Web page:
Tin Sing Goldsmiths (Former World Book Company)


Tin Sing Goldsmiths (Former World Book Company) - 205-207 South Bridge Road, Singapore 058754-058756
205-207 South Bridge Road, Singapore 058754-058756
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The two-storey shophouse was built around 1910 and combines a traditional symmetrical design, and a proto-modern façade with geometrical features and large, flat surfaces.

Earlier tenants of the shophouse included a second-hand goods dealer and a firm owned by Tan Kah Kee. The shophouse was subsequently occupied by the World Book Company sometime prior to World War II.

The World Book Company was founded in 1924 under the name Cheng Hing, by the founder of Popular Bookstore, Chou Sing Chu. It was one of the four leading Chinese bookstores in Singapore alongside The Shanghai Book Company, The Commercial Press, and Chung Hwa Book Company. The company also expanded further across Southeast Asia.

The company initially brought in Chinese books from its counterpart in Shanghai. When the imported school textbooks were banned in 1938 for political reasons, it published its own educational materials under the Zong Xing line. However, the Japanese soon invaded Singapore, and the publication of the Zong Xing line ceased.

After the Japanese Occupation, the company continued its efforts to revamp the school textbook. The company subsequently partnered with the other three leading Chinese bookstores and Nanyang Book Company to set up United Publishing House in 1947. In 1994, World Book Company merged into Popular Book Company.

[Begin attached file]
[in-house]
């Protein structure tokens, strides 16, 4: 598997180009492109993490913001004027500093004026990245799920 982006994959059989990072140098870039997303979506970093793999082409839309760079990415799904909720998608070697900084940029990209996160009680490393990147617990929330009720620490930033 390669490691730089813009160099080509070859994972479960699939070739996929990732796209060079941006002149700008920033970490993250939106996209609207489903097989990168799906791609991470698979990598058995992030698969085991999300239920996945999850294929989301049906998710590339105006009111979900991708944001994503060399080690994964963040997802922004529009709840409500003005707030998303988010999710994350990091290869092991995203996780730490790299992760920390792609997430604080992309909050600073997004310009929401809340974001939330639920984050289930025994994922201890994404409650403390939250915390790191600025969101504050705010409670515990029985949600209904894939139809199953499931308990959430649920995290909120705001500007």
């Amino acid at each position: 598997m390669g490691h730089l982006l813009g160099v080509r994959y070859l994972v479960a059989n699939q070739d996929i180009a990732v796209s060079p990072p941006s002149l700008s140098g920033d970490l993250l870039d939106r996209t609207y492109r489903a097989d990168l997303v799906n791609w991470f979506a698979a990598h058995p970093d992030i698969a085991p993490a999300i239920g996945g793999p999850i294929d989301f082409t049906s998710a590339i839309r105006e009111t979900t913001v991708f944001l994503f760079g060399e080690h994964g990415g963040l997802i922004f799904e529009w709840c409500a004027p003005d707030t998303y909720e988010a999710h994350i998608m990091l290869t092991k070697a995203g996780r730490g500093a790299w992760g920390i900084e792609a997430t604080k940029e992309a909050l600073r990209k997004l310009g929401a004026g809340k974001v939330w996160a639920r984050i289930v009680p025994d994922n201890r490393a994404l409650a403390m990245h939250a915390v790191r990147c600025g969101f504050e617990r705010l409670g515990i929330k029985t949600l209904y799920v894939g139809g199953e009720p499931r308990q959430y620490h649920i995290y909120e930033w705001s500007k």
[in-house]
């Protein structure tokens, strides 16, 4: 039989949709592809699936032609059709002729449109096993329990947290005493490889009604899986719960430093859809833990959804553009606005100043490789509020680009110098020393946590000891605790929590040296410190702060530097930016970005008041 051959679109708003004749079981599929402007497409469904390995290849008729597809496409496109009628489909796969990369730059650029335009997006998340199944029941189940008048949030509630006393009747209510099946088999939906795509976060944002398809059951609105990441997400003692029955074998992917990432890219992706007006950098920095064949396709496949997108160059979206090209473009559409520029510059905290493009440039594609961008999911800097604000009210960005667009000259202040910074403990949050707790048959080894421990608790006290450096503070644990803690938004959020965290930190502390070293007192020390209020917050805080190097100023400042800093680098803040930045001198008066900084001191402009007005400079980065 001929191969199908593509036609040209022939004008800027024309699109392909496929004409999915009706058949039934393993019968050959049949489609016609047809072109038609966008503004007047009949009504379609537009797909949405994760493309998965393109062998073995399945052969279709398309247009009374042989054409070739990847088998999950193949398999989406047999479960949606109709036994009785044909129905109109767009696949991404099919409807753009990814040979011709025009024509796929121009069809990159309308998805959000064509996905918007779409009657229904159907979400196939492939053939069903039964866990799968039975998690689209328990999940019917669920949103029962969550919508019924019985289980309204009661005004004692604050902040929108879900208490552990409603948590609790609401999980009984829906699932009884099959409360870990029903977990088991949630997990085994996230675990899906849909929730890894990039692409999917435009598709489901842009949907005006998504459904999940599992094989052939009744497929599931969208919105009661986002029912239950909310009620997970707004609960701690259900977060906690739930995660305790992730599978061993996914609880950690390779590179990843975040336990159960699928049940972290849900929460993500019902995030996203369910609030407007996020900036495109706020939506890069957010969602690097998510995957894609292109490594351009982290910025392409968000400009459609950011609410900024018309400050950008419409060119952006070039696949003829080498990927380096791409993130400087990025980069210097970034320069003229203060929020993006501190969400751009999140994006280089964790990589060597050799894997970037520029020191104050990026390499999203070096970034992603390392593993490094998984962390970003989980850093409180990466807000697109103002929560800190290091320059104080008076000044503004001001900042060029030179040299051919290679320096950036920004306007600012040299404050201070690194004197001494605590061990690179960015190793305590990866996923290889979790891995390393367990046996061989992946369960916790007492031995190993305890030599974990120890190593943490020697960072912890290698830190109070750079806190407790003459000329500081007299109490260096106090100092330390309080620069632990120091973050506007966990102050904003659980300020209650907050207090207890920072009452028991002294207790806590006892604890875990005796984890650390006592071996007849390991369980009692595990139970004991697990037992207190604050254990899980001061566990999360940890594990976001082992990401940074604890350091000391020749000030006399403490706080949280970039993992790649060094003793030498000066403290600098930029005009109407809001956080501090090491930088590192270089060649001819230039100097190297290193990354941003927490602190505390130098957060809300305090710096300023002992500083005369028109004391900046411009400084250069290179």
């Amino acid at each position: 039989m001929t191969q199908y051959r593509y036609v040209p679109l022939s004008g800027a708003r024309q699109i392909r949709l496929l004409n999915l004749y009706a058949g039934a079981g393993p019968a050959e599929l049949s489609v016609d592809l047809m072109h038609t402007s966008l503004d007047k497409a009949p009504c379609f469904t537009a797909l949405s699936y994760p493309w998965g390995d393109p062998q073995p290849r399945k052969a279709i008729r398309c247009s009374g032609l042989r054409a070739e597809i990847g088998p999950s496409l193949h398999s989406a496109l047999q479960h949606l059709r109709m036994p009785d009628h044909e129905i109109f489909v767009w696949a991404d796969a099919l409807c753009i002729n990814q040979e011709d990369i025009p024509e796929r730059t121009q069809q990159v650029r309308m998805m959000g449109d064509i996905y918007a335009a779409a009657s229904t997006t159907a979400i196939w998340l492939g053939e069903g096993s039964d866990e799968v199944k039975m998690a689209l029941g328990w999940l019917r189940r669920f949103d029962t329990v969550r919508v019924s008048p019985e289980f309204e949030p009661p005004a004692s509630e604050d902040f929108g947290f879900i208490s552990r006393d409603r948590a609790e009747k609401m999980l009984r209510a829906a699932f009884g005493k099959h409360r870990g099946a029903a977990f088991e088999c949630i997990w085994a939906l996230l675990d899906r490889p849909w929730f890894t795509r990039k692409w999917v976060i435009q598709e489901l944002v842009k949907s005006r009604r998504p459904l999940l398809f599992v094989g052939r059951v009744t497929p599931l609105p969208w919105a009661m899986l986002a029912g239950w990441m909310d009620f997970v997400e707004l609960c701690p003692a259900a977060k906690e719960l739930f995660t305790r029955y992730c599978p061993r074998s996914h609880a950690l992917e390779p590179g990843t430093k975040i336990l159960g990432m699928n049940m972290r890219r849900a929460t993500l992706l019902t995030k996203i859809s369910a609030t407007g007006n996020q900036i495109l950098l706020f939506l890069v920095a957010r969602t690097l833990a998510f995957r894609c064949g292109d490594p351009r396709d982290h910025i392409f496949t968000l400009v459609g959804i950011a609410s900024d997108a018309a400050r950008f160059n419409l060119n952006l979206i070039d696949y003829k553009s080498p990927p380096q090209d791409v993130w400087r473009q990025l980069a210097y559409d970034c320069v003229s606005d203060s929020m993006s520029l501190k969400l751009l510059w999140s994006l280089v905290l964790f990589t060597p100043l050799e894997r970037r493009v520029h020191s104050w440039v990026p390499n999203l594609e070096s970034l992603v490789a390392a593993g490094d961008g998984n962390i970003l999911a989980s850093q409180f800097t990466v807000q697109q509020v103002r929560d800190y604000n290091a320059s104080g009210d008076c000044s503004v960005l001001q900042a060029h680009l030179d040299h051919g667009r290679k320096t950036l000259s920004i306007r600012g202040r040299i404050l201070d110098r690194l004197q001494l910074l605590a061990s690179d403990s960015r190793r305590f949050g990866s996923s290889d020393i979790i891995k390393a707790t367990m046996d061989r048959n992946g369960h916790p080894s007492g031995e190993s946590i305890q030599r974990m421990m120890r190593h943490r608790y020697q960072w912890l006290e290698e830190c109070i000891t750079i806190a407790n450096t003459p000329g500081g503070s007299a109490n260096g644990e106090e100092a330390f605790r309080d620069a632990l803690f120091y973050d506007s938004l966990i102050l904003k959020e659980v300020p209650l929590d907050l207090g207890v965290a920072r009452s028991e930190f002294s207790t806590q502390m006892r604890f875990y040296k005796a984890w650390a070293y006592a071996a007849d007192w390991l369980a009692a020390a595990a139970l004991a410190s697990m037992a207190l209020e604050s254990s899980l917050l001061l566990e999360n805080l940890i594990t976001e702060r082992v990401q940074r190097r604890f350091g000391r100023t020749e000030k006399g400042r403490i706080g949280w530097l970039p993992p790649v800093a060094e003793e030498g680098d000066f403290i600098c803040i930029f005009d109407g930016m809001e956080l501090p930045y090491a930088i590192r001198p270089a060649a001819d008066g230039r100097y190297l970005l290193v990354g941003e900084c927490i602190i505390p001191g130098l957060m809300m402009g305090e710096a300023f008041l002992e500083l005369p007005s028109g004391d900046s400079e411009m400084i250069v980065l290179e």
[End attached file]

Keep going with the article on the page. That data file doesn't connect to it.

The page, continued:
In 1995, Tin Sing Goldsmiths came to occupy the shophouse. A casual conversation about the possibility of opening a gold shop led to the formation of Tin Sing Goldsmiths in 1937. The founders were a group of colleagues and friends including one Pastor Chow, who gave Tin Sing (meaning “Heavenly Success”) Goldsmiths its name.

With a start-up capital of only $10,000, the founders were fortunate to have had help from friends, many of whom allowed them to take goods and even gold bars on credit.

All of the pieces for sale had to be produced in-house, as there were no ready-made jewellery pieces available at the time. Raw materials—mostly gold and limited-edition jade—were brought to the shop, where they were handcrafted by the goldsmiths into jewellery. These pieces were in high demand as forms of investment.

Now managed by its second-generation directors, Tin Sing Goldsmiths remains one of the leading goldsmiths in the area.

This is a conserved building(s) by the Urban Redevelopment Authority (URA), please visit URA’s Conservation Portal for more details.

Buildings and sites featured on Roots.SG are part of our efforts to raise awareness of our heritage; a listing on Roots.SG does not imply any form of preservation or conservation status, unless it is mentioned in the article. The information in this article is valid as of May 2019 and is not intended to be an exhaustive history of the site/building.